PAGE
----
The advantage of the Japan Ministry of Health, Labor and Welfare’s labor union survey compared to Korea is that it provides the union organization rate divided by industry. Breaking down the number of union members by industry shows that manufacturing (267 million), wholesale/retail (1.52 million), transportation/postal industry (840 thousand), construction (840 thousand), public service (790,000), finance/insurance (740,000), Medical/welfare (510,000), education/learning support (440,000), information and communication (400,000), lodging/food service (330,000), complex service business (260,000), other services (200,000), Electricity/gas/heat supply/waterworks (160,000), academic research/professional technology service (140,000), life-related service/entertainment (120,000), real estate/article rental (40,000), agriculture, forestry, and fishery (1 10,000), followed by mining, quarrying, and sand mining (5,000 people).
The union organization rate, divided by industry, is the combined service business (51.6%), electricity/gas/heat supply/waterworks (51.4%), finance/insurance (45.4%), public service (30.8%), mining, quarrying, and private hunting ( 26.4%), manufacturing (26.2%), transport/postal industry (25.0%), construction industry (22.0%), wholesale/retail industry (15.3%), education/learning support industry (14.2%), information and communication industry (14.0%), Accommodation/food service (9.9%), life-related service/entertainment (7.2%), academic research/professional/technical service (7.1%), medical/welfare (6.1%), other service industry (4.7%), real estate/product The rental industry (3.0%) was followed by agriculture, forestry, and fishing (1.7%).
The current state of labor unions by company size surveyed private companies, excluding public companies. The private sector has 8.762,000 members. Of the 178,000 union members, 87% belong to the private sector. 66.2% (5.8 million people) of private enterprise union members belonged to companies with 1,000 or more workers, 12.9% (1.3 million people) belonged to companies with 300 to 999 members, and 6.5% (570,000 people) belonged to companies with 100 to 299 people. The proportion of union members belonging to companies with fewer than 100 employees was only 2.3% (200,000). The number of union members whose company size cannot be estimated was 12.1%, with more than 1 million. The union organization rate by company size was estimated to be 39.2% for private companies with 1,000 or more employees, 11.1% for private companies with 100 to 999 employees, and 0.8% for private companies with fewer than 100 employees.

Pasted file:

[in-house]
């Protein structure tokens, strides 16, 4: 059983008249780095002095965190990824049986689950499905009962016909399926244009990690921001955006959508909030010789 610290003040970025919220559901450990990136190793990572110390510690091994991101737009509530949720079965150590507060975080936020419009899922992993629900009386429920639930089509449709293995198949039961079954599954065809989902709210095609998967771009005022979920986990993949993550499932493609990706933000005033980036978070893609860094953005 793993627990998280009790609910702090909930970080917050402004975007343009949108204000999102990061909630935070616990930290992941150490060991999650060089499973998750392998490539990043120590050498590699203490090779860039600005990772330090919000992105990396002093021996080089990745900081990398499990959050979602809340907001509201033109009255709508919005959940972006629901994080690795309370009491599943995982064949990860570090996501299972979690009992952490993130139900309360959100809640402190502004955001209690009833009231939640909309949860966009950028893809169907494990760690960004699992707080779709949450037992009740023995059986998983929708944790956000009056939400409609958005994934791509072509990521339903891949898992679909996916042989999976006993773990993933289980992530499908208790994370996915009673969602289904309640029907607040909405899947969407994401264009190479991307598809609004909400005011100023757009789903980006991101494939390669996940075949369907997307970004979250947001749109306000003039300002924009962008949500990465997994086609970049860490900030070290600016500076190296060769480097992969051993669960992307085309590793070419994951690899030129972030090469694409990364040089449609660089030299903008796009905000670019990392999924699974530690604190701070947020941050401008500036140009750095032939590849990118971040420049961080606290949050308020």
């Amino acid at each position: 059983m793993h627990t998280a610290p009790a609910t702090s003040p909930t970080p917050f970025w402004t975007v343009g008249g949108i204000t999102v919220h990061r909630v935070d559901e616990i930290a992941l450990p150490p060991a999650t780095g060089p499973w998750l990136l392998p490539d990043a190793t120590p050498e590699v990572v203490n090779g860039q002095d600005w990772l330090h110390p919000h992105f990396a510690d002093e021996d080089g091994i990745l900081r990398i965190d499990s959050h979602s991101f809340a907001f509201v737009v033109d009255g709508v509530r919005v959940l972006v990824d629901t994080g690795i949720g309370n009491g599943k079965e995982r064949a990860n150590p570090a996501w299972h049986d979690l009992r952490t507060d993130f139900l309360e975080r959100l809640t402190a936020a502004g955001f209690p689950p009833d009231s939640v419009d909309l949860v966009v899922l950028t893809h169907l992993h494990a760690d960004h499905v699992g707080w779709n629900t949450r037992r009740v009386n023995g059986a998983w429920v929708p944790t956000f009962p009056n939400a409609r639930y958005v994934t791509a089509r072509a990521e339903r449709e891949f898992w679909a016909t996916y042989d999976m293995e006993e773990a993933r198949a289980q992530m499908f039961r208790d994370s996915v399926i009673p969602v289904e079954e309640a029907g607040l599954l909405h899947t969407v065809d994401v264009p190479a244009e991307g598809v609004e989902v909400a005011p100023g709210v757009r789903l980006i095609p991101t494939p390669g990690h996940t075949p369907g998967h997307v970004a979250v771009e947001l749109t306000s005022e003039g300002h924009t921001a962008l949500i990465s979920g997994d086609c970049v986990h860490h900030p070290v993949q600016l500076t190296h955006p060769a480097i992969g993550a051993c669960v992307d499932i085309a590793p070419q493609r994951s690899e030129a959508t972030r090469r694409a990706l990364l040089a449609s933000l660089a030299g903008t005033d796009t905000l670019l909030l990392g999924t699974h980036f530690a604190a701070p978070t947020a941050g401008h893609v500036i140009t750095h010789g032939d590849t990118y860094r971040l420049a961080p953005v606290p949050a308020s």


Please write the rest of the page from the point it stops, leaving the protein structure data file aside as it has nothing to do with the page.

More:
It is impressive that Japan’s Ministry of Health, Labor and Welfare allows civil servants to directly conduct a survey on the current state of labor unions. Korea’s Ministry of Employment and Labor provides a service (outsourcing) to university professors or external research institutes to investigate the current state of labor unions. Is the ‘outsourcing of labor administration’, the only way to outsource work that Korean public officials have to do or can do directly, waste money, is to investigate the current state of labor unions? What are the public officials in Korea so busy with? Do the things they keep them busy with really help people’s lives? This is my thoughts after reading the ‘Overview of the Basic Labor Union Survey’ of the Ministry of Labor and Welfare in Japan.
Asian Labor Relations (AIR) Consultant ([email protected])